Many West U residents have raised questions regarding how Matthew’s Market, 3630 University Blvd., can give away alcohol without a liquor license.
The discussion started on InstantNewsWestU after city council approved an ordinance to allow the consumption and sale of alcohol at the recreation center for the Harris County Mayors and Councils Association meeting on Aug. 19. To read the city council story, click here.
Many of the comments on InstantNewsWestU led to questions being raised about Matthew’s Market reportedly giving alcohol away for a “donation.” These are some of the comments that were made:
“Matthew’s Market is a great establishment that my wife and I and daughter have really enjoyed. I just do not understand when on the one hand, Jim Reid has created an extremely kid friendly etablishment, but on the other he feels he must have alcohol for a “donation”.
“Did West University grant Matthew’s Market a waiver to distribute free alcohol within the allotted distance to a school [MM is about 30 – 40 feet away from HISD property] and if so when? Is MM (still) asking for donations, and if so does this go against the TABC’s provision, below?
“Don’t even get me started on the “donation”; the TABC likely would not approve of the donation request.”
The questions were directed to Mayor Bob Kelly who posted this comment on InstantNewsWestU:
“The City Attorney will address at the Council meeting August 9th your questions about wine being at MM. Please sign up at the meeting to speak and ask your questions to the entire Council.”
Following Kelly’s comment addressing resident’s concerns about Matthew’s Market, he posted this comment:
“I have been informed that the Little Mat alcohol matter will not be on the agenda for August 9th, but will be a separate agenda later when and if Little Mat applies for an alcohol permit. As such, citizens can make comments to Council Members about the topic, but Council will not be able to respond. Any questions regarding MM and alcohol can be addressed now to the City Manager for comment.”
Matthew’s Market has not applied for an alcohol permit with the city, City Manager Michael Ross said.
Laws regarding alcohol within 300 feet of the elementary school do not apply to Matthew’s Market because they do not have a liquor license, Ross said.
They would need an alcohol variance approved by council if they had an alcohol permit, he said.
Owner Jim Reid did not return messages seeking comment, but InstantNewsWestU will update this story if he does.
The Texas Alcoholic Beverage Commission addresses the issue of giving away alcohol without a permit on its website. This is what the TABC states:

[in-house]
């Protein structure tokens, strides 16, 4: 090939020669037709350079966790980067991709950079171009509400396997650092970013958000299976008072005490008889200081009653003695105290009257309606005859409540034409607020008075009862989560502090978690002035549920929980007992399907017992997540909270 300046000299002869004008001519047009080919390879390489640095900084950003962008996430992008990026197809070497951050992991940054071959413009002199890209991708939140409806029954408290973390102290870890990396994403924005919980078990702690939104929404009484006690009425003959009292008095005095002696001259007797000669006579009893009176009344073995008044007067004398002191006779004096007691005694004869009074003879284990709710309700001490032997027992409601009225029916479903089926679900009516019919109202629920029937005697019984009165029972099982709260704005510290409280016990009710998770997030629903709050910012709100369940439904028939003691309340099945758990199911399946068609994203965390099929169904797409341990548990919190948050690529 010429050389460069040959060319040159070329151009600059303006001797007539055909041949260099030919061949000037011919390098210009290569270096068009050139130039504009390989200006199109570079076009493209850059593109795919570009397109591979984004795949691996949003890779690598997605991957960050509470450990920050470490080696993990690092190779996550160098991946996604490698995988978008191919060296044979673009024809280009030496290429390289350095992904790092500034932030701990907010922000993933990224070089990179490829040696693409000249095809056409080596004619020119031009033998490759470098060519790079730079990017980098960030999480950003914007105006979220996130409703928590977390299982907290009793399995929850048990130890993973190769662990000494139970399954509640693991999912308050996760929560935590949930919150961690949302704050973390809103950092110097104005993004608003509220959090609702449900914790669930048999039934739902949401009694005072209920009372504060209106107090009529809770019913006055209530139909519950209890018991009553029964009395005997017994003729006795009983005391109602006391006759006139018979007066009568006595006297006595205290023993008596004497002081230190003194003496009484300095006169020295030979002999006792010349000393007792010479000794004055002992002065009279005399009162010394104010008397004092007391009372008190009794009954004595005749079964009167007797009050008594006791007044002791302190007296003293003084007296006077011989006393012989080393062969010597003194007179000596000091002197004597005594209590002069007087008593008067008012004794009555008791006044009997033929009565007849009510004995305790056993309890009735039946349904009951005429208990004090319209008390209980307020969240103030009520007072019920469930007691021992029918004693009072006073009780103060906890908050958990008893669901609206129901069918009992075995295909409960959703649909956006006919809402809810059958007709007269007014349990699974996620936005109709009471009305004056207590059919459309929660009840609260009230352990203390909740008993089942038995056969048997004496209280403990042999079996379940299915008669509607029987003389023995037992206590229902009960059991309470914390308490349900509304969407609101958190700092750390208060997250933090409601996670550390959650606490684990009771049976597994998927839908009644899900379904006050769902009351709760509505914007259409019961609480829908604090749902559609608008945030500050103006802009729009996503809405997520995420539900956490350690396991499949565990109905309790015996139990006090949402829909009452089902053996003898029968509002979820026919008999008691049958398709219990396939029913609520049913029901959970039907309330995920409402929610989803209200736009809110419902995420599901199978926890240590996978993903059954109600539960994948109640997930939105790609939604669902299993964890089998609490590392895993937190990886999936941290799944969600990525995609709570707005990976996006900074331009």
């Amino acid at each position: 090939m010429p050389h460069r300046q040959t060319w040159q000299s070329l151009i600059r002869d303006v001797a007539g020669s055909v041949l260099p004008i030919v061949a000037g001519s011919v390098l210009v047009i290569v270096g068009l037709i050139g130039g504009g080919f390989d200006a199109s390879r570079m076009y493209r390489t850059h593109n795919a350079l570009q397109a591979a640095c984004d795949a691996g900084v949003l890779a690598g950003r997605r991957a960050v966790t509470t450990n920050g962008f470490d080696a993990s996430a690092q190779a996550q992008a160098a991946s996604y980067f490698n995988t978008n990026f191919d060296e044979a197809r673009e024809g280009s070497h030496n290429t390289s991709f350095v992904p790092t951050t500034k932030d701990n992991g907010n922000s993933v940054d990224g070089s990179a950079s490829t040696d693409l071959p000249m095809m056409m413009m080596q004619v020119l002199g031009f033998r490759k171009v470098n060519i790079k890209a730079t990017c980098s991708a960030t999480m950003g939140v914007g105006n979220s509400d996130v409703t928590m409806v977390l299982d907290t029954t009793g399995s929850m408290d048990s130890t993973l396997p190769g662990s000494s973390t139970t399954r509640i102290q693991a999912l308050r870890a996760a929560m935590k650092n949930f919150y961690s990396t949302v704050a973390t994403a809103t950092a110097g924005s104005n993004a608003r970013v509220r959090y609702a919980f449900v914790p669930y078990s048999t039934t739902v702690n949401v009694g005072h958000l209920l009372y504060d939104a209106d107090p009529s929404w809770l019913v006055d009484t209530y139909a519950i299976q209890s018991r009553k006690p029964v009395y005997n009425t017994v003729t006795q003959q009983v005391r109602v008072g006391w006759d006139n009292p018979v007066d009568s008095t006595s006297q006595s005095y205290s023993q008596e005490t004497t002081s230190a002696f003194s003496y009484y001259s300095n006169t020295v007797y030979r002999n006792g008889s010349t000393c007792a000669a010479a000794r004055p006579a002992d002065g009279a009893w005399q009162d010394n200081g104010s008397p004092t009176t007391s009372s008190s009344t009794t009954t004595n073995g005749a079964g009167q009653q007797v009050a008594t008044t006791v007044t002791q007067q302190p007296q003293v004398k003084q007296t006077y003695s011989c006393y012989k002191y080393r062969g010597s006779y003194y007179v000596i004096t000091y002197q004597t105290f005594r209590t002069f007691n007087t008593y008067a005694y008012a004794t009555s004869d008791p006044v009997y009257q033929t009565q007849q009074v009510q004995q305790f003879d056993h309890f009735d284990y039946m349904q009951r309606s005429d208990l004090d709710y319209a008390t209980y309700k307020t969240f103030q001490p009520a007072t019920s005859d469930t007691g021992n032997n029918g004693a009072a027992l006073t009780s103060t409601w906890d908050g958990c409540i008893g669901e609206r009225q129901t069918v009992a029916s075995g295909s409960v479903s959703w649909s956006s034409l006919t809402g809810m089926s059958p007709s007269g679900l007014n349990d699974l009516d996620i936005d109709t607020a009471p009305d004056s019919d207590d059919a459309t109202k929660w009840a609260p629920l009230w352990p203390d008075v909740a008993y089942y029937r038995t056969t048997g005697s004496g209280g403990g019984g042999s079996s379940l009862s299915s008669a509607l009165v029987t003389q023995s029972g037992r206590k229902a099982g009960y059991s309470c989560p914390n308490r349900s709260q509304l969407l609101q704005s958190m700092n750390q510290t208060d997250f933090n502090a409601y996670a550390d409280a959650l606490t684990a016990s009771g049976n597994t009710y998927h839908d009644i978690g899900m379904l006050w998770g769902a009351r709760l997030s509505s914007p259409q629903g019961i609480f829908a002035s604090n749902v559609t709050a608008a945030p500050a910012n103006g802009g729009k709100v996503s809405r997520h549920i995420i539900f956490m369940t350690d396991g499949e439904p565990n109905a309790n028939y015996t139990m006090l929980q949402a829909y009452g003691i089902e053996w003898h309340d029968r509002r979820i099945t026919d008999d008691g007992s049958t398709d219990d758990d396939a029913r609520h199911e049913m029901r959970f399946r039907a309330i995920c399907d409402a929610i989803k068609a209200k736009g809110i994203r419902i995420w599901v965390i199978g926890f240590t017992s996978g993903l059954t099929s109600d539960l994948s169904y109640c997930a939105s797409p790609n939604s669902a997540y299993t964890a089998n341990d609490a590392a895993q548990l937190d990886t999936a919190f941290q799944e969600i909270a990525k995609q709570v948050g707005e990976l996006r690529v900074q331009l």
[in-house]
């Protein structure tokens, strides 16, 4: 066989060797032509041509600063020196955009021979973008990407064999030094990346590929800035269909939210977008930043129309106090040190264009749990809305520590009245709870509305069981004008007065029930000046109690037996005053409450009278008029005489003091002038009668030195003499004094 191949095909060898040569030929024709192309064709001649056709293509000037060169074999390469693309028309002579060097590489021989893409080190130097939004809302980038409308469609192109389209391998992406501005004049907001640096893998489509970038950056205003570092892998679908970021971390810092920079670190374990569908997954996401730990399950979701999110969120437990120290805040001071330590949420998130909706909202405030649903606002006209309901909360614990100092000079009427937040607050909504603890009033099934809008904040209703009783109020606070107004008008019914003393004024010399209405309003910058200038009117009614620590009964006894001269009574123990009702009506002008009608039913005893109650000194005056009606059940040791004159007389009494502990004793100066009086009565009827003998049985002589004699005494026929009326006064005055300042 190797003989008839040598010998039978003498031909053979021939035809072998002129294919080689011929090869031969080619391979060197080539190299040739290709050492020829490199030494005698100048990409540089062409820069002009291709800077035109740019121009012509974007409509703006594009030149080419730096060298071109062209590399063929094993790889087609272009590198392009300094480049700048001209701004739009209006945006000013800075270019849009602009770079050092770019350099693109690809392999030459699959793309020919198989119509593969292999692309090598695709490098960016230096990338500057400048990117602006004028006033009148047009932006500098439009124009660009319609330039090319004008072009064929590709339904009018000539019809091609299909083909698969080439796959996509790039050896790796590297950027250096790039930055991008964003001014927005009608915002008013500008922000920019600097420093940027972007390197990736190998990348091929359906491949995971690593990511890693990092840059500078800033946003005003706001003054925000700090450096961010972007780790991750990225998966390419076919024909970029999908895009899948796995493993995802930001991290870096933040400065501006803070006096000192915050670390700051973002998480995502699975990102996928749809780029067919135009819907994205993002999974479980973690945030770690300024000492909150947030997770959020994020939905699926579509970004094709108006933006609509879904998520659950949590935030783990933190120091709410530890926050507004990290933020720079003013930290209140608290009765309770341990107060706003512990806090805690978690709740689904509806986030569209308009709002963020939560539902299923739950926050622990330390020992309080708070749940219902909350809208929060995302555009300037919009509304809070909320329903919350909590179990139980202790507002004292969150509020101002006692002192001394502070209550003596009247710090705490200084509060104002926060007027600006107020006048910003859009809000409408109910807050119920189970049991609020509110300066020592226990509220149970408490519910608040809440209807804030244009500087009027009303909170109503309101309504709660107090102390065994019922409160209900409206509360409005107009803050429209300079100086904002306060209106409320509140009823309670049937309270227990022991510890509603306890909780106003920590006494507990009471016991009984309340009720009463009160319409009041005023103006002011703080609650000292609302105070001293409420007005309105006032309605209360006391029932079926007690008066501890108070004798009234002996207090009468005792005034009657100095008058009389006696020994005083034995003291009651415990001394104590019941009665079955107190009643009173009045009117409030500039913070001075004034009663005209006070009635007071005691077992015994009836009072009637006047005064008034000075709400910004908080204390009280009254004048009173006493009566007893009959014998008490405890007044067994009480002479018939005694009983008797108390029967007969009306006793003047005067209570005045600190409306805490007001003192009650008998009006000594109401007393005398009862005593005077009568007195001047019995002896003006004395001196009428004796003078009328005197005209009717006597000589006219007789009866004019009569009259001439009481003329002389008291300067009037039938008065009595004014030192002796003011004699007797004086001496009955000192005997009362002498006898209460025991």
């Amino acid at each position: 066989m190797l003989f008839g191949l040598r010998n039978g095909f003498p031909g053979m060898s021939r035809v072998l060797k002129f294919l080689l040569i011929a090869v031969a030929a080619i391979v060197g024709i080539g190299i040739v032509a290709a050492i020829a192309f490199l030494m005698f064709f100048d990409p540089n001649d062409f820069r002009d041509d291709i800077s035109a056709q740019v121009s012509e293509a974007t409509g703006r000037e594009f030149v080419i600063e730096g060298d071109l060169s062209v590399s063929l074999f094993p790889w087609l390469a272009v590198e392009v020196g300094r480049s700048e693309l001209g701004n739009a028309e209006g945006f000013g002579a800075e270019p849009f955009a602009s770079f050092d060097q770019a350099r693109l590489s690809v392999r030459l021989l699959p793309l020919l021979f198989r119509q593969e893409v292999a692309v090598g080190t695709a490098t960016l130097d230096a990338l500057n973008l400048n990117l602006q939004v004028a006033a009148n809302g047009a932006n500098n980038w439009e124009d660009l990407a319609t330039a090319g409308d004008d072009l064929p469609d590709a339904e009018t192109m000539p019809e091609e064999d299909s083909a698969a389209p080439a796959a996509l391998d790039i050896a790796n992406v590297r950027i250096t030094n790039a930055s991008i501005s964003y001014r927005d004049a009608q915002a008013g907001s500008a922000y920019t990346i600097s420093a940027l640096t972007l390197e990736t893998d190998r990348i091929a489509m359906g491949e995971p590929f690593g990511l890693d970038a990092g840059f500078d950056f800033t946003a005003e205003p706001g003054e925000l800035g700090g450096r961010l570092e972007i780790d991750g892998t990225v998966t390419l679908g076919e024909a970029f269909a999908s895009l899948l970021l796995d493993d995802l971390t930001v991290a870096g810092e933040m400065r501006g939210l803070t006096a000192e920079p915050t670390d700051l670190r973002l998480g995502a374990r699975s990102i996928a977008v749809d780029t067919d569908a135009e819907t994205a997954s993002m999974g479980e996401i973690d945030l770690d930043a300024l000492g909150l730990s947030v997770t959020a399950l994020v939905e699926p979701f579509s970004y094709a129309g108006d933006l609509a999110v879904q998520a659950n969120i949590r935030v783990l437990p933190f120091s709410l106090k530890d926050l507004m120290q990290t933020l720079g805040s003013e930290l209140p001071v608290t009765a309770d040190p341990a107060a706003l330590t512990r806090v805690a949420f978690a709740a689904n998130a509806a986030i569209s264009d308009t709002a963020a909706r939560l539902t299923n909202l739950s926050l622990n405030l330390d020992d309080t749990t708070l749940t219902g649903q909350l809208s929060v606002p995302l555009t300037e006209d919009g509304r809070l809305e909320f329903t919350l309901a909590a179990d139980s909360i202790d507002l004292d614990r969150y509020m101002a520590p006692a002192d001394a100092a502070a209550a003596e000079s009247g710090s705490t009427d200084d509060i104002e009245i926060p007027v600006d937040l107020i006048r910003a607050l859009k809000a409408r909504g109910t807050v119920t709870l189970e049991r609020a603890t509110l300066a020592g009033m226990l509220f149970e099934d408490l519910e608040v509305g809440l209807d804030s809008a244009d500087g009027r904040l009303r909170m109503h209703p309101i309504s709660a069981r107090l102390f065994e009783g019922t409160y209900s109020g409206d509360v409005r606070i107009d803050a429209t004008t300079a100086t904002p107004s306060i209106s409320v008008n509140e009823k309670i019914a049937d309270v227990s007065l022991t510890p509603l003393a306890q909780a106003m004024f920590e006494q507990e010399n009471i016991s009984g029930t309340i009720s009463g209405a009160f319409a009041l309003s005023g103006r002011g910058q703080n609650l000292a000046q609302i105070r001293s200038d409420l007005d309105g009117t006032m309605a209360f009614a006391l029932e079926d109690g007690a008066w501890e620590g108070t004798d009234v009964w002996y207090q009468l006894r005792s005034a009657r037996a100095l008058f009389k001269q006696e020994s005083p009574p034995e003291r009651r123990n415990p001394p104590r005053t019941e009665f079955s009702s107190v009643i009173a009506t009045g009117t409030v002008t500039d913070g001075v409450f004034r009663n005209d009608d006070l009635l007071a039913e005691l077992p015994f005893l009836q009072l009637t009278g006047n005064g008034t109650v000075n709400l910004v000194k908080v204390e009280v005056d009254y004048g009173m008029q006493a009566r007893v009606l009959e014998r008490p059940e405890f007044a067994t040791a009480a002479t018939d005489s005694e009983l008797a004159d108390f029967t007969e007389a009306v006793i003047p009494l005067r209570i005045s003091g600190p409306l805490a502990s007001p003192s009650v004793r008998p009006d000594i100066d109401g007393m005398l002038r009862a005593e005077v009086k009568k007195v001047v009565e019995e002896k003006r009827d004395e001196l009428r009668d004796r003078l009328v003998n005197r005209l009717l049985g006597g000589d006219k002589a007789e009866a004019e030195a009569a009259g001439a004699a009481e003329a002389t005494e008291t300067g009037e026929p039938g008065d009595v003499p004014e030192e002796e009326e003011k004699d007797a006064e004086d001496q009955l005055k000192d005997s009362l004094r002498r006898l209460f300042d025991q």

“It is legal to provide free alcoholic beverages without a permit. However, to be truly “free,” it must be available to any adult who walks in the door and requests it. If alcoholic beverages are only available to paying customers, the assumption is that the cost of the alcohol is included in the price of the service. This constitutes a sale of alcoholic beverages, and a TABC permit would be required. When you provide the alcoholic beverage, there cannot be any expectation of receiving money. You cannot ask for a “donation” or “tip.” If the drinks will only be available to paying guests, then you will need a permit.
“Some examples: A wedding reception with free drinks is really free. A boutique that serves free wine while you shop, even if you don’t buy anything, is really free. A nail salon with a “free” drink when you pay for a manicure is not really free. If you buy tickets to attend a charity ball and they serve “free” drinks, those are not really free. If a tip jar sits next to a keg of beer expecting “donations,” the beer would not be considered free.”
InstantNewsWestU looked into Matthew’s Market giving away margaritas for a donation, but didn’t see a sign or jar indicating a “tip” or “donation” requirement.
The margarita machine sits behind the counter of Matthew’s Market and is not self serve.
Lt. Marc Decatur with the TABC said the law does not require businesses to disclose whether or not something is free.
“If it’s truly free, anyone could come and get one,” he said.
Decatur said oftentimes restaurants will give away alcohol for free when they first open because their license or permit may not be done in time. Restaurants often have alcohol included in their business plan and use free alcohol as a business strategy to bring in customers, he said.
Most people don’t think about whether or not a restaurant has an alcohol permit because as part of our culture “we all expect to drink our beer or wine or whatever with our meal,” Decatur said.